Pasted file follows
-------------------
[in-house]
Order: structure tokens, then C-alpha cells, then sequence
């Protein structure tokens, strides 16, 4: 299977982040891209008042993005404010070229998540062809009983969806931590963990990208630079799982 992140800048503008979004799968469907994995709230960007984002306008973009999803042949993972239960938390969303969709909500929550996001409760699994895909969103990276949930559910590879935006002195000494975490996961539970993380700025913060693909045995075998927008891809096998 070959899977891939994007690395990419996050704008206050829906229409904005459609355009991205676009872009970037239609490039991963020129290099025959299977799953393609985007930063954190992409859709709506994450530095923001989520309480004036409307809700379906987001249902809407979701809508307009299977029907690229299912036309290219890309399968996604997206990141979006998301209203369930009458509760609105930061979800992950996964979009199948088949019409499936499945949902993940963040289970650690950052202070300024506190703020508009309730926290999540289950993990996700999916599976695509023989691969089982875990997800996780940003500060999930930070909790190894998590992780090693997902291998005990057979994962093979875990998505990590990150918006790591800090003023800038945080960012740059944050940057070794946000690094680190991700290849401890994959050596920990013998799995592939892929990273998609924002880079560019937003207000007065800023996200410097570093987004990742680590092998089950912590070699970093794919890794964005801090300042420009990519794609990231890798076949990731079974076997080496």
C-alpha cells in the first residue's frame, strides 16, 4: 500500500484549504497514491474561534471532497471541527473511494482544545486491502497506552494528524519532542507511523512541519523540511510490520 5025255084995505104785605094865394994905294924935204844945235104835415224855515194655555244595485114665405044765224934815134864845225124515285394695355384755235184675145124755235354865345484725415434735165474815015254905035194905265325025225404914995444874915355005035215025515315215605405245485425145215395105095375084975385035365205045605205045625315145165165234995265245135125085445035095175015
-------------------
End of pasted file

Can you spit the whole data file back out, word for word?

[in-house]
Order: structure tokens, then C-alpha cells, then sequence
């Protein structure tokens, strides 16, 4: 299977982040891209008042993005404010070229998540062809009983969806931590963990990208630079799982 992140800048503008979004799968469907994995709230960007984002306008973009999803042949993972239960938390969303969709909500929550996001409760699994895909969103990276949930559910590879935006002195000494975490996961539970993380700025913060693909045995075998927008891809096998 070959899977891939994007690395990419996050704008206050829906229409904005459609355009991205676009872009970037239609490039991963020129290099025959299977799953393609985007930063954190992409859709709506994450530095923001989520309480004036409307809700379906987001249902809407979701809508307009299977029907690229299912036309290219890309399968996604997206990141979006998301209203369930009458509760609105930061979800992950996964979009199948088949019409499936499945949902993940963040289970650690950052202070300024506190703020508009309730926290999540289950993990996700999916599976695509023989691969089982875990997800996780940003500060999930930070909790190894998590992780090693997902291998005990057979994962093979875990998505990590990150918006790591800090003023800038945080960012740059944050940057070794946000690094680190991700290849401890994959050596920990013998799995592939892929990273998609924002880079560019937003207000007065800023996200410097570093987004990742680590092998089950912590070699970093794919890794964005801090300042420009990519794609990231890798076949990731079974076997080496």
C-alpha cells in the first residue's frame, strides 16, 4: 500500500484549504497514491474561534471532497471541527473511494482544545486491502497506552494528524519532542507511523512541519523540511510490520 5025255084995505104785605094865394994905294924935204844945235104835415224855515194655555244595485114665405044765224934815134864845225124515285394695355384755235184675145124755235354865345484725415434735165474815015254905035194905265325025225404914995444874915355005035215025515315215605405245485425145215395105095375084975385035365205045605205045625315145165165234995265245135125085445035095175015